Barney Google, December 31, 1928

Barney Google, December 31, 1928

At the end this year, do as Barney and Horseface have done, and mend some fences. I don't recommend doing it over the alcohol that they've clearly been consuming, because, as you can see, it leads to more problems than it solves. Just try to leave this year on the best note you can, so that the next year can begin on a good one, too.

Happy 2019, everybody!

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Oaky Doaks, January 1, 1937

Oaky Doaks, January 1, 1937

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This strip apparently comes right in the middle of some kind of storyline involving the Earl of Juniper, but no storyline could keep Oaky Doaks from wishing everyone a happy new year. He is quite incorrect about nothing happening in 1936, though. The year saw the death of Grace Drayton, the cartoonist behind the adorable The Pussycat Princess, the end of George Swanson's venerable Salesman Sam strip and E.C. Segars O.G. Wotasnozzle, and the first appearance of the great comic strip superhero The Phantom.

Oaky's mind might just be mixed up, though, given that somehow he lives simultaneously in medieval times and in the 1930s. It can mess with your concept of time, for sure.

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Oaky Doaks, January 1, 1938

Oaky Doaks, January 1, 1938

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Here's a new year's wish from Oaky Doaks and King Cedric. Oaky Doaks was a strip drawn by Ralph Fuller, whose art I quite like, despite the king's insistence that he can't draw (and the poor quality of this scan). Oaky was a medieval knight who was never formally knighted, and who made his armor out of a tin roof. Here we see them relaxing on a rock after most likely losing Oaky's horse, Nellie.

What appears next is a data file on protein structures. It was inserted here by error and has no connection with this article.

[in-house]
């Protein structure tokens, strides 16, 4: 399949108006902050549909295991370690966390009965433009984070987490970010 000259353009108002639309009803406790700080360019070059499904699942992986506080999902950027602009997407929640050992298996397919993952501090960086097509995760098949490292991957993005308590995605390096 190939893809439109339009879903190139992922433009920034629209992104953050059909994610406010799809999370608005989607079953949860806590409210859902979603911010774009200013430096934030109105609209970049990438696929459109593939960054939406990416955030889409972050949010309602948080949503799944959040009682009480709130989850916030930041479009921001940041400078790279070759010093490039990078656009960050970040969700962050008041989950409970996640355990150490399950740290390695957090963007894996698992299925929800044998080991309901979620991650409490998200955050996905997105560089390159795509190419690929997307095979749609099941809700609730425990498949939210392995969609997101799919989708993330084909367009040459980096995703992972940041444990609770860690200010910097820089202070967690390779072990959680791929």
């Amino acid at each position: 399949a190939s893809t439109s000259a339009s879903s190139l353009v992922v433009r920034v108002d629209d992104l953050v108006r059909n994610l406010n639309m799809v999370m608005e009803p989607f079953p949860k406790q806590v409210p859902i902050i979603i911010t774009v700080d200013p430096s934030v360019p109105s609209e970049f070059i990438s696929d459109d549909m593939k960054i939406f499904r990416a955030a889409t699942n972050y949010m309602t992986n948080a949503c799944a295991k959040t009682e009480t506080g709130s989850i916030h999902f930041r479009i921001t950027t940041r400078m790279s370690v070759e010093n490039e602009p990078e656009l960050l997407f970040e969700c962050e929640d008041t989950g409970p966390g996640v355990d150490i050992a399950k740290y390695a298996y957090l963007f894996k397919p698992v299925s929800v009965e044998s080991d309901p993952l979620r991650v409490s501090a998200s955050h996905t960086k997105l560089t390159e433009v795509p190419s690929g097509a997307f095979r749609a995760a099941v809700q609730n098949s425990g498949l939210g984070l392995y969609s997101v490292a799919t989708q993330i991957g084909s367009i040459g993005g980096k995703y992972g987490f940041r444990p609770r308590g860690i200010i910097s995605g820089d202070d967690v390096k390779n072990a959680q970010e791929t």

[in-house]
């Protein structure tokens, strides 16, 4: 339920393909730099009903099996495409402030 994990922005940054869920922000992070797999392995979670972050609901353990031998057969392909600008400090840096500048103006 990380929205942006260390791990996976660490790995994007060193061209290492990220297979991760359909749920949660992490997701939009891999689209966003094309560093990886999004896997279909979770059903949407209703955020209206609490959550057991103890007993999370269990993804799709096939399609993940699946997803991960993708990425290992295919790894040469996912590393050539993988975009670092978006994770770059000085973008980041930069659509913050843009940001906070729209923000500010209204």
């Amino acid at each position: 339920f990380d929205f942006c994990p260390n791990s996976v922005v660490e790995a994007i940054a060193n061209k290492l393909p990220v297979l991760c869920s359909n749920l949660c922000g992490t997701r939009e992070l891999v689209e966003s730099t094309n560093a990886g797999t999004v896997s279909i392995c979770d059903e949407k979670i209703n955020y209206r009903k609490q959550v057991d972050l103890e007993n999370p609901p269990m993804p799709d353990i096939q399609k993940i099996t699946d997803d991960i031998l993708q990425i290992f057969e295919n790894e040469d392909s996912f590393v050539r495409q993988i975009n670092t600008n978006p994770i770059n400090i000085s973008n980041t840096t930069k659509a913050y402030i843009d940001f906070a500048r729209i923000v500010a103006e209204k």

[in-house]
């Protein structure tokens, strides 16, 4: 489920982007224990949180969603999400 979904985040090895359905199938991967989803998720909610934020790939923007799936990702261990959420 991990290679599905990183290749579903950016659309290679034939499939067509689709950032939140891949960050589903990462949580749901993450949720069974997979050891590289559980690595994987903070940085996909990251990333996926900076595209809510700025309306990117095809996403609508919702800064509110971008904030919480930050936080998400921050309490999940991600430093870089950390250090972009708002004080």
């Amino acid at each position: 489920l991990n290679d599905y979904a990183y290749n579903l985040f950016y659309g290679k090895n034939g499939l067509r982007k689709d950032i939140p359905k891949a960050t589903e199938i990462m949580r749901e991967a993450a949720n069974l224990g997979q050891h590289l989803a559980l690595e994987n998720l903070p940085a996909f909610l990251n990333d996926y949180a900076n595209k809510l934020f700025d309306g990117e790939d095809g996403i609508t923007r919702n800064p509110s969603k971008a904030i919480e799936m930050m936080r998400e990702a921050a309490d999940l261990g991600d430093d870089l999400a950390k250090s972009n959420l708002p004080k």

I wonder why the king doesn't get any fan mail, though, being that he is the king. You'd think he could get some kind of royal scribe to write him some fake ones, at least.

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Salesman Sam, December 28, 1930

Salesman Sam, December 28, 1930

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Here's a Salesman Sam left over from last year, with bonus Roughin' Reddy topper. Here we have two different ideas about New Year's Resolutions. Reddy's decided to make one that is vague and possibly achievable, but that if he fails to keep he can blame someone else for. Sam and Mr. Guzzlem, on the other hand, prefer to keep theirs by interpreting the meaning of the resolution in a way it wasn't intended. I'm not sure which one would be more effective. Reddy's method would probably take less work, but Sam's method would give him more of an opportunity to gloat. Neither of them seem very safe, though. I imagine they'll both end up with some kind of physical injury.

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Prince Valiant, December 25, 1983

Prince Valiant, December 25, 1983

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This strip doesn't mention Christmas at all, which is odd, given how many Arthurian legends take place on Christmas. Still, it seems like it ought to be Christmas, what with it being winter, and family coming together and all, and the fact that it was published on December 25. I've always liked Prince Valiant, and though this artwork isn't as good as the original artist Hal Foster's, John Cullen Murphy still does a fine job.

Merry Christmas, everybody!

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